Fordham Law

America Returns to the Lethal Injection Status Quo With 3 Executions in 24 Hours

Deborah Denno in US News, June 19, 2014

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America Returns to the Lethal Injection Status Quo With 3 Executions in 24 Hours

By Tierney Sneed

The execution of John Ruthell Henry, charged with the murder of his wife and her 5-year-old son, in Florida Wednesday evening marked the third execution in a 24-hour period since the botched lethal injection in Oklahoma in late April. Inmates in Georgia and Missouri were executed by lethal injection late Tuesday evening and early Wednesday morning. Reports from the prisons suggest all three executions went as planned, though that did little to quiet concerns from critics about the secrecy policies regarding the drugs being used in those three states and elsewhere in the country in the face of a drug shortage crisis.

“These issues about the things that make execution risky are not going away. There’s been no change in these terrible and rampant secrecy policies,” says Cassy Stubbs, director of the American Civil Liberty Union’s Capital Punishment Project.

[VOTE: Should Oklahoma's Botched Execution Force a Rethink of the Death Penalty?]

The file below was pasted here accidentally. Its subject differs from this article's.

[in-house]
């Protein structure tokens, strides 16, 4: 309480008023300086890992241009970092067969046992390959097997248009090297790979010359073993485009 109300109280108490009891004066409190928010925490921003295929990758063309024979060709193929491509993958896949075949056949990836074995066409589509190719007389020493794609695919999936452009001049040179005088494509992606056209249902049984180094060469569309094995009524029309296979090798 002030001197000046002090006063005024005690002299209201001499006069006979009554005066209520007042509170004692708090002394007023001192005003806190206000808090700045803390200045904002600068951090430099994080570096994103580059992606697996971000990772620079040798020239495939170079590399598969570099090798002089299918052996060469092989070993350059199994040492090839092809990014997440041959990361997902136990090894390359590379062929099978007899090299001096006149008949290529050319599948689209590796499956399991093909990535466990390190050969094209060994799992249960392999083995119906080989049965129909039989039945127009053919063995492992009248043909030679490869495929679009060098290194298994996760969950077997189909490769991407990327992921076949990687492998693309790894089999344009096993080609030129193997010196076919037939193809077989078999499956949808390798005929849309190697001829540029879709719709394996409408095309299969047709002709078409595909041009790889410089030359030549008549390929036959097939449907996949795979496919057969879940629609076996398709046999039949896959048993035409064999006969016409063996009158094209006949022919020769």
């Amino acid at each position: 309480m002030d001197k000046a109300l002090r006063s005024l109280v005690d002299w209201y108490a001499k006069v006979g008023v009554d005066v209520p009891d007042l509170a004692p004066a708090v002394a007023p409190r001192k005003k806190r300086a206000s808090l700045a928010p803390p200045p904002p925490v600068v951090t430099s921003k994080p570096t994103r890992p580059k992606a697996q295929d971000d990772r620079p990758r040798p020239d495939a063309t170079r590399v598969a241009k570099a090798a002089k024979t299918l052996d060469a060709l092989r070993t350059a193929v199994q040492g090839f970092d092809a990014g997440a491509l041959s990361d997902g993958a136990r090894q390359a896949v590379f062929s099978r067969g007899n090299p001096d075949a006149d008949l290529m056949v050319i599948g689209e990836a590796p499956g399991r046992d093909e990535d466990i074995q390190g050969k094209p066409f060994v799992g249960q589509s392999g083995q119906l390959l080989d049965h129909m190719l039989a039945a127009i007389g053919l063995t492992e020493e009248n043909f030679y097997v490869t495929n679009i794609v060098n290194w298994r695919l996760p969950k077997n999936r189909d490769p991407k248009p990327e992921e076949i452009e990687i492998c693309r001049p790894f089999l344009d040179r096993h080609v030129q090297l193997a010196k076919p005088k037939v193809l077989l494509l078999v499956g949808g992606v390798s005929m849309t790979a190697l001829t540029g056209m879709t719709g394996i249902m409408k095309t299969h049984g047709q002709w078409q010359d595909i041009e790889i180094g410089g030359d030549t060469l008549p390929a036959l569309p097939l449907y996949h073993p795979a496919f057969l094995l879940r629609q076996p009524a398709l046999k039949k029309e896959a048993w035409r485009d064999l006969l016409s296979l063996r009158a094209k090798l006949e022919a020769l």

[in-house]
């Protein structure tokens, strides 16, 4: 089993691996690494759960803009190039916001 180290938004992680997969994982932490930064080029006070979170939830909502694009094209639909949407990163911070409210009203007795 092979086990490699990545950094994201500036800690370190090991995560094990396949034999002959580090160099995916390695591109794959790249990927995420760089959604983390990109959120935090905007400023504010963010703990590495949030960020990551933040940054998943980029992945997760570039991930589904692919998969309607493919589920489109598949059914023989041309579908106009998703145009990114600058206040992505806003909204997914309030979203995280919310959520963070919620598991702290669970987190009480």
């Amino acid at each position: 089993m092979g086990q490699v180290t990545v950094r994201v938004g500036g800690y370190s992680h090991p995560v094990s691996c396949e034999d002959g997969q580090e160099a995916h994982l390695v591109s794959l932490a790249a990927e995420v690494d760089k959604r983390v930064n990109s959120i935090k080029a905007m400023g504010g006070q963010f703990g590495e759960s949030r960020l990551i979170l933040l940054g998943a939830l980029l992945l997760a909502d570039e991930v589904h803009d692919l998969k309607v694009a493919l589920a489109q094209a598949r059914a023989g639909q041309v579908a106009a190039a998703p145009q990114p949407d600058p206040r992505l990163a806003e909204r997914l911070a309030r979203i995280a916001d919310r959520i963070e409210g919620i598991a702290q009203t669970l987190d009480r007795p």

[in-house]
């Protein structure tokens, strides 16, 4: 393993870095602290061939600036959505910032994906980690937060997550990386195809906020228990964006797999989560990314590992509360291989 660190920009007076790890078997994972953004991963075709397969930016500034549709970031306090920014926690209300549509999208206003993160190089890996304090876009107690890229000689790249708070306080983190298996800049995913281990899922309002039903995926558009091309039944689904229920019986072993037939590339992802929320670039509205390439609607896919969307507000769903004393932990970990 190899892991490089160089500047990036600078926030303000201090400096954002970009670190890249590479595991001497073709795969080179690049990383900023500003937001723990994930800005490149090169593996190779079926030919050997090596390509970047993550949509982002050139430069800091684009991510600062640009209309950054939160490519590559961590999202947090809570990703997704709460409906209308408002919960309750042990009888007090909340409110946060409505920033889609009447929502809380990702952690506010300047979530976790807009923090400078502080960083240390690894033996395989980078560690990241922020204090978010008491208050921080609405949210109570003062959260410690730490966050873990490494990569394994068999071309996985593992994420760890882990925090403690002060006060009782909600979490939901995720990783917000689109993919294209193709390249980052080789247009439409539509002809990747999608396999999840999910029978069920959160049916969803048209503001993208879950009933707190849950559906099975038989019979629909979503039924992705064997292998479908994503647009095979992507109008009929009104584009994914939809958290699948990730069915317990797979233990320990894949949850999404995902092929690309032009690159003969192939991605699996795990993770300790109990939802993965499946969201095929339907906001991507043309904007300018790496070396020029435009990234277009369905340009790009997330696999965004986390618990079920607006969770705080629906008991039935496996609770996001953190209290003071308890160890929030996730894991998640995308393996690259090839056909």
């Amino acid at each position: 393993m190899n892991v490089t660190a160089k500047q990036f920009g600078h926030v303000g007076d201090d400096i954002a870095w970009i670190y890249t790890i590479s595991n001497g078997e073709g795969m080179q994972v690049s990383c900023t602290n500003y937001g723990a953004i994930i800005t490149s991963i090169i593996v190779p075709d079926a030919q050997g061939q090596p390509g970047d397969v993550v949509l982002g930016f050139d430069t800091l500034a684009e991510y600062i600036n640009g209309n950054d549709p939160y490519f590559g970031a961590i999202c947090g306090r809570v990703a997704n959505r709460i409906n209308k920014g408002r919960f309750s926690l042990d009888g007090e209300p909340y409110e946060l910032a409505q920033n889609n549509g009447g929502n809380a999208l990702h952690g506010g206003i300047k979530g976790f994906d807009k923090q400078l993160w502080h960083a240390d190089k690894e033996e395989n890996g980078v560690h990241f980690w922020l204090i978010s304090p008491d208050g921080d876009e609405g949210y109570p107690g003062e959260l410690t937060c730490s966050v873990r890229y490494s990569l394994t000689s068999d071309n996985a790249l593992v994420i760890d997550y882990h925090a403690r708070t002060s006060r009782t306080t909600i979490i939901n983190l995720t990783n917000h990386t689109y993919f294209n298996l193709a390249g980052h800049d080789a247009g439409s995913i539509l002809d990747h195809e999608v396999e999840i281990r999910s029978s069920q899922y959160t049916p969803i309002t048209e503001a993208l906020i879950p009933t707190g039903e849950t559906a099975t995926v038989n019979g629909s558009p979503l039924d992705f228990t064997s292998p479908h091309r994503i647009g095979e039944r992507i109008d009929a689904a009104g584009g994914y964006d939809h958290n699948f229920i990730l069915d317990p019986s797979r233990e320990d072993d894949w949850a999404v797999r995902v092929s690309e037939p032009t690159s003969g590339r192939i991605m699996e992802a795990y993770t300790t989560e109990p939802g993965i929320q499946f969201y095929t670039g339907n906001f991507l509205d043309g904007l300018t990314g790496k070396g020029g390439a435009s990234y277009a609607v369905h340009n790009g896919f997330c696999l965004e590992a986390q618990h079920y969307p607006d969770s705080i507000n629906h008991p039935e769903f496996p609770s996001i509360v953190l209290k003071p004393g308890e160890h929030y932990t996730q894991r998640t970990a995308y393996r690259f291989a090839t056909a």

Oklahoma inmate Clayton Lockett died from a heart attack 30 minutes after his execution was halted when it became clear that the state’s new three-drug lethal injection mix had not been properly administered, causing Lockett extreme pain. An autopsy showed that the executioner attempted to insert the IV in Lockett’s groin – known to be more painful and riskier than other entry points – and the incident spurred new scrutiny of lethal injection practices in states where the death penalty is most prevalent. Even President Barack Obama weighed in, calling the matter “deeply troubling.” Before Lockett’s execution, the Ohio use of an untested combination of drugs on Dennis B. McGuire in January caused what appeared to be a painful and prolonged execution; also in Oklahoma in January, an inmate reportedly said, “I feel my whole body burning” during his lethal injection via a controversial mix of drugs.

“Disappointingly, I think there’s a short-term memory problem in terms of botched executions because we have a long history of botch executions," says Antonio Ginatta, U.S. advocacy director at Human Rights Watch, which opposes the death penalty. States waited until the collective outrage died over Clayton Lockett to resume lethal injections, he adds.

“We’ll have another botch execution and then the outrage will startup again,” says Ginatta.

A number of factors have made lethal injection drugs harder to come by, prompting death penalty states to turn to more controversial methods.